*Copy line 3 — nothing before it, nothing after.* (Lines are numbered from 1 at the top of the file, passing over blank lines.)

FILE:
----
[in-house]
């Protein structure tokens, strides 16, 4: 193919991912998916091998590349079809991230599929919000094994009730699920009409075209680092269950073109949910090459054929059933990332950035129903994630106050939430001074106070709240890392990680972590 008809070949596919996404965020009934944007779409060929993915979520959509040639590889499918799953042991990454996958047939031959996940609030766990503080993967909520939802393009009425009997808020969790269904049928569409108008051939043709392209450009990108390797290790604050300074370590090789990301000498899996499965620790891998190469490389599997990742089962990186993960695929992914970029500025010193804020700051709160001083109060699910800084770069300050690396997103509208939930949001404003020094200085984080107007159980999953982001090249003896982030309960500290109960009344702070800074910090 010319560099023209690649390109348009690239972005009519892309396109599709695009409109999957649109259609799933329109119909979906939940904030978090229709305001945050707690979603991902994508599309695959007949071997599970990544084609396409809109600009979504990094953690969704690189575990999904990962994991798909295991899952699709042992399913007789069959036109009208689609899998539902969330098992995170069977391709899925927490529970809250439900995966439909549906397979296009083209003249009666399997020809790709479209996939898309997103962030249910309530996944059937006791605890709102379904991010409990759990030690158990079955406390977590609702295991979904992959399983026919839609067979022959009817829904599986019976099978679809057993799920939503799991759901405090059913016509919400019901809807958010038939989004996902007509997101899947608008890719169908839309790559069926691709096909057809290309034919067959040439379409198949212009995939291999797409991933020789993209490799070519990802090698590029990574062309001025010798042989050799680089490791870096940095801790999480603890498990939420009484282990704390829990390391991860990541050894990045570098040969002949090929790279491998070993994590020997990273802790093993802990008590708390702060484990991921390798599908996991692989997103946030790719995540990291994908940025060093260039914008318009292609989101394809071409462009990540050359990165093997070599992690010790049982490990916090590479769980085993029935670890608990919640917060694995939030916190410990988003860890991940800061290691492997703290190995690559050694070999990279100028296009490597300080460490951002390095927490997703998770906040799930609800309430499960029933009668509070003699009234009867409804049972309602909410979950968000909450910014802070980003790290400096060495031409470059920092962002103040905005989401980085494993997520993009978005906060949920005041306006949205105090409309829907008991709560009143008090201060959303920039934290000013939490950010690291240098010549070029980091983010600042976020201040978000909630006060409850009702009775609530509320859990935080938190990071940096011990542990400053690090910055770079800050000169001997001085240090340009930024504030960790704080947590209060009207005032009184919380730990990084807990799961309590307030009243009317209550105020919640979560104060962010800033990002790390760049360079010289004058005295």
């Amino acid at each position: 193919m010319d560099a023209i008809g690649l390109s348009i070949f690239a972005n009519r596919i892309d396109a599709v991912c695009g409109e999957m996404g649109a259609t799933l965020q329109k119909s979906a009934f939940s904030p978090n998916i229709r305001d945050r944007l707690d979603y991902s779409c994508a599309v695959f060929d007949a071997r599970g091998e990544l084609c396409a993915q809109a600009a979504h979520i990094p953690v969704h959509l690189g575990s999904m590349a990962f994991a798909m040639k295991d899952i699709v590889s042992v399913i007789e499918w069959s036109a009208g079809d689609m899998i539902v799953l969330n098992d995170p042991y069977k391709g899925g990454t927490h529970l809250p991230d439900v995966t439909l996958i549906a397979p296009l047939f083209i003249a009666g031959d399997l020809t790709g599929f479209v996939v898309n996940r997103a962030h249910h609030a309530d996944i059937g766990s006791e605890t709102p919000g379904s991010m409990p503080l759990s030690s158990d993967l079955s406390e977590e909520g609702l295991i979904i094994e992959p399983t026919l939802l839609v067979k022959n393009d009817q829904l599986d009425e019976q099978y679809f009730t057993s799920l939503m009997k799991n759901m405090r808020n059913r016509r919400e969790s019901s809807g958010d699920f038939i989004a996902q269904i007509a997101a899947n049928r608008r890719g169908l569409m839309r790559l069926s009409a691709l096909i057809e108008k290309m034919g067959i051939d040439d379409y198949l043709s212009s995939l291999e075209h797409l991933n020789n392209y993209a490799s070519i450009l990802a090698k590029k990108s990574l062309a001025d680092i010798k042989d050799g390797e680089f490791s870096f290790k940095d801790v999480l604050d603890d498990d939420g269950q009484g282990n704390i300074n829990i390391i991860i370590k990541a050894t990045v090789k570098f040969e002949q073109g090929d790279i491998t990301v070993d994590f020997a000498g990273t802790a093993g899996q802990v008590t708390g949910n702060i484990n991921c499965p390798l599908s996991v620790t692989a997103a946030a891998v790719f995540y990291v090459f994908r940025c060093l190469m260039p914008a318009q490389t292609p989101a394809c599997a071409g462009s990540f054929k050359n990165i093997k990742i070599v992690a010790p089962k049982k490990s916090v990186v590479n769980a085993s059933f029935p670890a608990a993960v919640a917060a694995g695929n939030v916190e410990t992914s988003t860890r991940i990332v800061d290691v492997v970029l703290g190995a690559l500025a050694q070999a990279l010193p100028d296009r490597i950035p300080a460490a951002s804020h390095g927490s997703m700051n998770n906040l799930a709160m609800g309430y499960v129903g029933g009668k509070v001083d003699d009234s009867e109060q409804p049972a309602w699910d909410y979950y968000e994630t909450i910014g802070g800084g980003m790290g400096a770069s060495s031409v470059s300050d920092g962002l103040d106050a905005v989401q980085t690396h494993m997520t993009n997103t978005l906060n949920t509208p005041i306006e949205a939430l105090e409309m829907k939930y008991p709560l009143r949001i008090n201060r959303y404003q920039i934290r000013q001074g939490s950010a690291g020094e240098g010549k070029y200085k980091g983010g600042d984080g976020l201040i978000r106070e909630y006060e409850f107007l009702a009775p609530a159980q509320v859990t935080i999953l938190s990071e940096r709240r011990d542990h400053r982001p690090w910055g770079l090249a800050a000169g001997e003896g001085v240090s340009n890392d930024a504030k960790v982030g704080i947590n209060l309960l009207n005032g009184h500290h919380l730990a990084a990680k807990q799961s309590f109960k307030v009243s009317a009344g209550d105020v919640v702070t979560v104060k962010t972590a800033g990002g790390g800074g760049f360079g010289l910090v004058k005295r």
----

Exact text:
């Amino acid at each position: 193919m010319d560099a023209i008809g690649l390109s348009i070949f690239a972005n009519r596919i892309d396109a599709v991912c695009g409109e999957m996404g649109a259609t799933l965020q329109k119909s979906a009934f939940s904030p978090n998916i229709r305001d945050r944007l707690d979603y991902s779409c994508a599309v695959f060929d007949a071997r599970g091998e990544l084609c396409a993915q809109a600009a979504h979520i990094p953690v969704h959509l690189g575990s999904m590349a990962f994991a798909m040639k295991d899952i699709v590889s042992v399913i007789e499918w069959s036109a009208g079809d689609m899998i539902v799953l969330n098992d995170p042991y069977k391709g899925g990454t927490h529970l809250p991230d439900v995966t439909l996958i549906a397979p296009l047939f083209i003249a009666g031959d399997l020809t790709g599929f479209v996939v898309n996940r997103a962030h249910h609030a309530d996944i059937g766990s006791e605890t709102p919000g379904s991010m409990p503080l759990s030690s158990d993967l079955s406390e977590e909520g609702l295991i979904i094994e992959p399983t026919l939802l839609v067979k022959n393009d009817q829904l599986d009425e019976q099978y679809f009730t057993s799920l939503m009997k799991n759901m405090r808020n059913r016509r919400e969790s019901s809807g958010d699920f038939i989004a996902q269904i007509a997101a899947n049928r608008r890719g169908l569409m839309r790559l069926s009409a691709l096909i057809e108008k290309m034919g067959i051939d040439d379409y198949l043709s212009s995939l291999e075209h797409l991933n020789n392209y993209a490799s070519i450009l990802a090698k590029k990108s990574l062309a001025d680092i010798k042989d050799g390797e680089f490791s870096f290790k940095d801790v999480l604050d603890d498990d939420g269950q009484g282990n704390i300074n829990i390391i991860i370590k990541a050894t990045v090789k570098f040969e002949q073109g090929d790279i491998t990301v070993d994590f020997a000498g990273t802790a093993g899996q802990v008590t708390g949910n702060i484990n991921c499965p390798l599908s996991v620790t692989a997103a946030a891998v790719f995540y990291v090459f994908r940025c060093l190469m260039p914008a318009q490389t292609p989101a394809c599997a071409g462009s990540f054929k050359n990165i093997k990742i070599v992690a010790p089962k049982k490990s916090v990186v590479n769980a085993s059933f029935p670890a608990a993960v919640a917060a694995g695929n939030v916190e410990t992914s988003t860890r991940i990332v800061d290691v492997v970029l703290g190995a690559l500025a050694q070999a990279l010193p100028d296009r490597i950035p300080a460490a951002s804020h390095g927490s997703m700051n998770n906040l799930a709160m609800g309430y499960v129903g029933g009668k509070v001083d003699d009234s009867e109060q409804p049972a309602w699910d909410y979950y968000e994630t909450i910014g802070g800084g980003m790290g400096a770069s060495s031409v470059s300050d920092g962002l103040d106050a905005v989401q980085t690396h494993m997520t993009n997103t978005l906060n949920t509208p005041i306006e949205a939430l105090e409309m829907k939930y008991p709560l009143r949001i008090n201060r959303y404003q920039i934290r000013q001074g939490s950010a690291g020094e240098g010549k070029y200085k980091g983010g600042d984080g976020l201040i978000r106070e909630y006060e409850f107007l009702a009775p609530a159980q509320v859990t935080i999953l938190s990071e940096r709240r011990d542990h400053r982001p690090w910055g770079l090249a800050a000169g001997e003896g001085v240090s340009n890392d930024a504030k960790v982030g704080i947590n209060l309960l009207n005032g009184h500290h919380l730990a990084a990680k807990q799961s309590f109960k307030v009243s009317a009344g209550d105020v919640v702070t979560v104060k962010t972590a800033g990002g790390g800074g760049f360079g010289l910090v004058k005295r």